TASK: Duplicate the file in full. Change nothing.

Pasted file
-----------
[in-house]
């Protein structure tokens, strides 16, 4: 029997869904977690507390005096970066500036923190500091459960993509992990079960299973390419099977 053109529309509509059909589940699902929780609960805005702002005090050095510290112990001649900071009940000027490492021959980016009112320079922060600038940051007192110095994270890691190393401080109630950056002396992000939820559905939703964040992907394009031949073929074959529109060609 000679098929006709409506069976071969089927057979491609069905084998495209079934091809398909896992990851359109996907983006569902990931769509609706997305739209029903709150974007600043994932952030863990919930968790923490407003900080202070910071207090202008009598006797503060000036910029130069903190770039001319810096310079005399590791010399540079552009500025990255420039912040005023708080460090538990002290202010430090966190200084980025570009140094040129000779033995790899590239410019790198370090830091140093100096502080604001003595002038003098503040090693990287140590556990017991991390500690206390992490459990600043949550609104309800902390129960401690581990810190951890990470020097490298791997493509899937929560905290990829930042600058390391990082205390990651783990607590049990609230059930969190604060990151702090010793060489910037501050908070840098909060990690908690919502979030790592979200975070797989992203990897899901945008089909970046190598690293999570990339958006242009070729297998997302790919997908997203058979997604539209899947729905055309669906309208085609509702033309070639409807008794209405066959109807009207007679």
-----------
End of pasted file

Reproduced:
[in-house]
């Protein structure tokens, strides 16, 4: 029997869904977690507390005096970066500036923190500091459960993509992990079960299973390419099977 053109529309509509059909589940699902929780609960805005702002005090050095510290112990001649900071009940000027490492021959980016009112320079922060600038940051007192110095994270890691190393401080109630950056002396992000939820559905939703964040992907394009031949073929074959529109060609 000679098929006709409506069976071969089927057979491609069905084998495209079934091809398909896992990851359109996907983006569902990931769509609706997305739209029903709150974007600043994932952030863990919930968790923490407003900080202070910071207090202008009598006797503060000036910029130069903190770039001319810096310079005399590791010399540079552009500025990255420039912040005023708080460090538990002290202010430090966190200084980025570009140094040129000779033995790899590239410019790198370090830091140093100096502080604001003595002038003098503040090693990287140590556990017991991390500690206390992490459990600043949550609104309800902390129960401690581990810190951890990470020097490298791997493509899937929560905290990829930042600058390391990082205390990651783990607590049990609230059930969190604060990151702090010793060489910037501050908070840098909060990690908690919502979030790592979200975070797989992203990897899901945008089909970046190598690293999570990339958006242009070729297998997302790919997908997203058979997604539209899947729905055309669906309208085609509702033309070639409807008794209405066959109807009207007679």